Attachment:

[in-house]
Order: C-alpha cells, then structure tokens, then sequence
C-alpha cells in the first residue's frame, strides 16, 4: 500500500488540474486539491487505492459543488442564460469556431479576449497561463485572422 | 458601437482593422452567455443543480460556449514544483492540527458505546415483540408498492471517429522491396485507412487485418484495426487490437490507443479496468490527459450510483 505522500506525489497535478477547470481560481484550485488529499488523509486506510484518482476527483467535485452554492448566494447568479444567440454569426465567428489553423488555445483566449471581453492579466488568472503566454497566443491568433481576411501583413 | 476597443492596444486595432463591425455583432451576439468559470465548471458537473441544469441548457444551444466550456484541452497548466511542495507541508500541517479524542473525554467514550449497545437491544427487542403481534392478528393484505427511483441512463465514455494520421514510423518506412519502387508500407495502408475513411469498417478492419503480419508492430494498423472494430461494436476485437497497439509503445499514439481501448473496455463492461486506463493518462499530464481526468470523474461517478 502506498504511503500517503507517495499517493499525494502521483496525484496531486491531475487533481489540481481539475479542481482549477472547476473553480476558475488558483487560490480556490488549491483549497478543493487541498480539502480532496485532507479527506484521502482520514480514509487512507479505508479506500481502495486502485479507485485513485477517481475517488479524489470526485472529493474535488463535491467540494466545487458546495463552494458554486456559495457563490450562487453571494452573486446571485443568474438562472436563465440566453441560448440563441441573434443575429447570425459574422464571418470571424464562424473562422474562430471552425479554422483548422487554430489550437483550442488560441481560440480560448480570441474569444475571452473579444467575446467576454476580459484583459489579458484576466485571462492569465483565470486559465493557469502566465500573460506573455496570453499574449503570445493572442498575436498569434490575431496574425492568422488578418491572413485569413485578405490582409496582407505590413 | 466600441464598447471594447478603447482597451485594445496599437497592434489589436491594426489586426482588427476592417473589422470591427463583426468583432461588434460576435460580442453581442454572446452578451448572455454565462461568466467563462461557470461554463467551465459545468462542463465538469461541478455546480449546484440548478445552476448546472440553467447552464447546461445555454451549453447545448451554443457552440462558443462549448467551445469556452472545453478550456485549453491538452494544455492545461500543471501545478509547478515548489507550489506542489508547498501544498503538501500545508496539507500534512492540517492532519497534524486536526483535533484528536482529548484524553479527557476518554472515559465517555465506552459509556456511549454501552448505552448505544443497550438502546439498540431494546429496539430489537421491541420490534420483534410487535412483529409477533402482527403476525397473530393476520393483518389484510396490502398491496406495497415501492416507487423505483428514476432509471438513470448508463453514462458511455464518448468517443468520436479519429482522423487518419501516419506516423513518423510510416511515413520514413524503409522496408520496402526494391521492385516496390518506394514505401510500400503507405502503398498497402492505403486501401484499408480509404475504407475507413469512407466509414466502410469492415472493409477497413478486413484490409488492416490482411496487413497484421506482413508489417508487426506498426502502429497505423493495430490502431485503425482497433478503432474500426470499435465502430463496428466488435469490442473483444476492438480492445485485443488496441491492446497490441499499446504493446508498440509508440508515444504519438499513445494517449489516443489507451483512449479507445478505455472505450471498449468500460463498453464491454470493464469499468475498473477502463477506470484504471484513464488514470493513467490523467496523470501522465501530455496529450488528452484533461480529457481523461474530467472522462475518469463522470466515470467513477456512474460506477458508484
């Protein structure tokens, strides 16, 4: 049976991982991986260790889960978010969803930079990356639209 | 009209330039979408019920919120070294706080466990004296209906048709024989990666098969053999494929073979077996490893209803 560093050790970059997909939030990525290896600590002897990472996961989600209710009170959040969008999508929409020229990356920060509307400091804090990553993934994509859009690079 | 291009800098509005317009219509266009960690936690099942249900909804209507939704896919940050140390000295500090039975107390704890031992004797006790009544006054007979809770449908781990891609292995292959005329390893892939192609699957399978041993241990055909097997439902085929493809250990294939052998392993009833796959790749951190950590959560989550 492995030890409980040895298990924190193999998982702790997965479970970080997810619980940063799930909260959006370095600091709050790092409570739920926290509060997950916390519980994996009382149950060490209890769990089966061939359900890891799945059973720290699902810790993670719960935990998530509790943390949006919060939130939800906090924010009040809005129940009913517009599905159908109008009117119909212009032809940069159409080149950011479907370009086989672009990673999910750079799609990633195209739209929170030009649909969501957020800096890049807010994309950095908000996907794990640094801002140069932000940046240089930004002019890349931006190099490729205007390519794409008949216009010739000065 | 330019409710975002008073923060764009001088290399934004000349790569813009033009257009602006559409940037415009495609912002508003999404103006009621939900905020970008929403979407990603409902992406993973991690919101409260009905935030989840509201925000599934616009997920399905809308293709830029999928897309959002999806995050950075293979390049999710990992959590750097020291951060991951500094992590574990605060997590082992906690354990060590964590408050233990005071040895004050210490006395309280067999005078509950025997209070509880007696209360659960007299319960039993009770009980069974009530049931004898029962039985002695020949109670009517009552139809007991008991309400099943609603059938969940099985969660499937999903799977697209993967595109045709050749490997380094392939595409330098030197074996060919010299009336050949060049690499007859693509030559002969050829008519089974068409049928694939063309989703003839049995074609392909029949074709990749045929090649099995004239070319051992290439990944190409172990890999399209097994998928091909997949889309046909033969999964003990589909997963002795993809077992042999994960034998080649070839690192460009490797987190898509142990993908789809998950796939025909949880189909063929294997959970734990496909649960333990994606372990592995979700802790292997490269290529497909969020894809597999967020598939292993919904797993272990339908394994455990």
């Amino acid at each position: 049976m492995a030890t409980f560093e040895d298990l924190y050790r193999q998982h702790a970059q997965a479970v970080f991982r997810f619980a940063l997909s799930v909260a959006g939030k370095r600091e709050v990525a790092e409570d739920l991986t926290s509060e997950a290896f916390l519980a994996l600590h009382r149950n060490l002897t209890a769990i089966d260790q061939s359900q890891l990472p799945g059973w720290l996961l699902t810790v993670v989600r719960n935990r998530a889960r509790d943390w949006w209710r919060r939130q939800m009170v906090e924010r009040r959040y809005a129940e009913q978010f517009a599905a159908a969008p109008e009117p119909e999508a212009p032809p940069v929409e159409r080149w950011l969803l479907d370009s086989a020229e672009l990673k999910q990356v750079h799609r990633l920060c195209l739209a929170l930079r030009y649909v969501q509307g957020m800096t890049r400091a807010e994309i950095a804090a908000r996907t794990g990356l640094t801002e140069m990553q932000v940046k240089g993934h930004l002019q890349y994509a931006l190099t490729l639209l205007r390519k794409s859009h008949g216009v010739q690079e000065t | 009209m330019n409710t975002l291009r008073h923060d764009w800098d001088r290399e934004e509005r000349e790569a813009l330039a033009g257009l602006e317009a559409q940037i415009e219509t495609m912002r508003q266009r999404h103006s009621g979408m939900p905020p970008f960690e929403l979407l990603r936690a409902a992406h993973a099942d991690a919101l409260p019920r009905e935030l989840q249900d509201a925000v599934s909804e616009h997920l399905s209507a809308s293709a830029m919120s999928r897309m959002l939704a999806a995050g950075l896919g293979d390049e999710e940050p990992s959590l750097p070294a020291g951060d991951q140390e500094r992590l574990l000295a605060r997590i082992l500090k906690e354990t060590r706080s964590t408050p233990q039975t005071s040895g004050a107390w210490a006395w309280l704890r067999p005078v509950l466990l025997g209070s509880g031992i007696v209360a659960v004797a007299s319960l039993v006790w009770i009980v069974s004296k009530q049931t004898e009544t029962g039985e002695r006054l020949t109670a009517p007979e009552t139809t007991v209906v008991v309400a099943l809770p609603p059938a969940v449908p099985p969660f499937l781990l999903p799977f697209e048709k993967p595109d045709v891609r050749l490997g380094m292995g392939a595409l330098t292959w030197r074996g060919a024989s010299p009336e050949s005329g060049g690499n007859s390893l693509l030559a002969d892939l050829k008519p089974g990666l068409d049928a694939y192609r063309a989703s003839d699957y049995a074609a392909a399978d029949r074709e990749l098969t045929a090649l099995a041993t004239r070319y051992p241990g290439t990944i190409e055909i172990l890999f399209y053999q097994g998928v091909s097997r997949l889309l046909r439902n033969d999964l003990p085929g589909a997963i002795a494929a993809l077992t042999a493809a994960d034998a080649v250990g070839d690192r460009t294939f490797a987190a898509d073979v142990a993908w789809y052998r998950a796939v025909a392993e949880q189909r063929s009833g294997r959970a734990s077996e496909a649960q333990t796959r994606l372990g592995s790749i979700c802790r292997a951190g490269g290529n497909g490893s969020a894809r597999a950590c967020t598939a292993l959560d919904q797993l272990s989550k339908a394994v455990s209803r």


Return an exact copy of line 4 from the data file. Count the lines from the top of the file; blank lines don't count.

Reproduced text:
């Protein structure tokens, strides 16, 4: 049976991982991986260790889960978010969803930079990356639209 | 009209330039979408019920919120070294706080466990004296209906048709024989990666098969053999494929073979077996490893209803 560093050790970059997909939030990525290896600590002897990472996961989600209710009170959040969008999508929409020229990356920060509307400091804090990553993934994509859009690079 | 291009800098509005317009219509266009960690936690099942249900909804209507939704896919940050140390000295500090039975107390704890031992004797006790009544006054007979809770449908781990891609292995292959005329390893892939192609699957399978041993241990055909097997439902085929493809250990294939052998392993009833796959790749951190950590959560989550 492995030890409980040895298990924190193999998982702790997965479970970080997810619980940063799930909260959006370095600091709050790092409570739920926290509060997950916390519980994996009382149950060490209890769990089966061939359900890891799945059973720290699902810790993670719960935990998530509790943390949006919060939130939800906090924010009040809005129940009913517009599905159908109008009117119909212009032809940069159409080149950011479907370009086989672009990673999910750079799609990633195209739209929170030009649909969501957020800096890049807010994309950095908000996907794990640094801002140069932000940046240089930004002019890349931006190099490729205007390519794409008949216009010739000065 | 330019409710975002008073923060764009001088290399934004000349790569813009033009257009602006559409940037415009495609912002508003999404103006009621939900905020970008929403979407990603409902992406993973991690919101409260009905935030989840509201925000599934616009997920399905809308293709830029999928897309959002999806995050950075293979390049999710990992959590750097020291951060991951500094992590574990605060997590082992906690354990060590964590408050233990005071040895004050210490006395309280067999005078509950025997209070509880007696209360659960007299319960039993009770009980069974009530049931004898029962039985002695020949109670009517009552139809007991008991309400099943609603059938969940099985969660499937999903799977697209993967595109045709050749490997380094392939595409330098030197074996060919010299009336050949060049690499007859693509030559002969050829008519089974068409049928694939063309989703003839049995074609392909029949074709990749045929090649099995004239070319051992290439990944190409172990890999399209097994998928091909997949889309046909033969999964003990589909997963002795993809077992042999994960034998080649070839690192460009490797987190898509142990993908789809998950796939025909949880189909063929294997959970734990496909649960333990994606372990592995979700802790292997490269290529497909969020894809597999967020598939292993919904797993272990339908394994455990």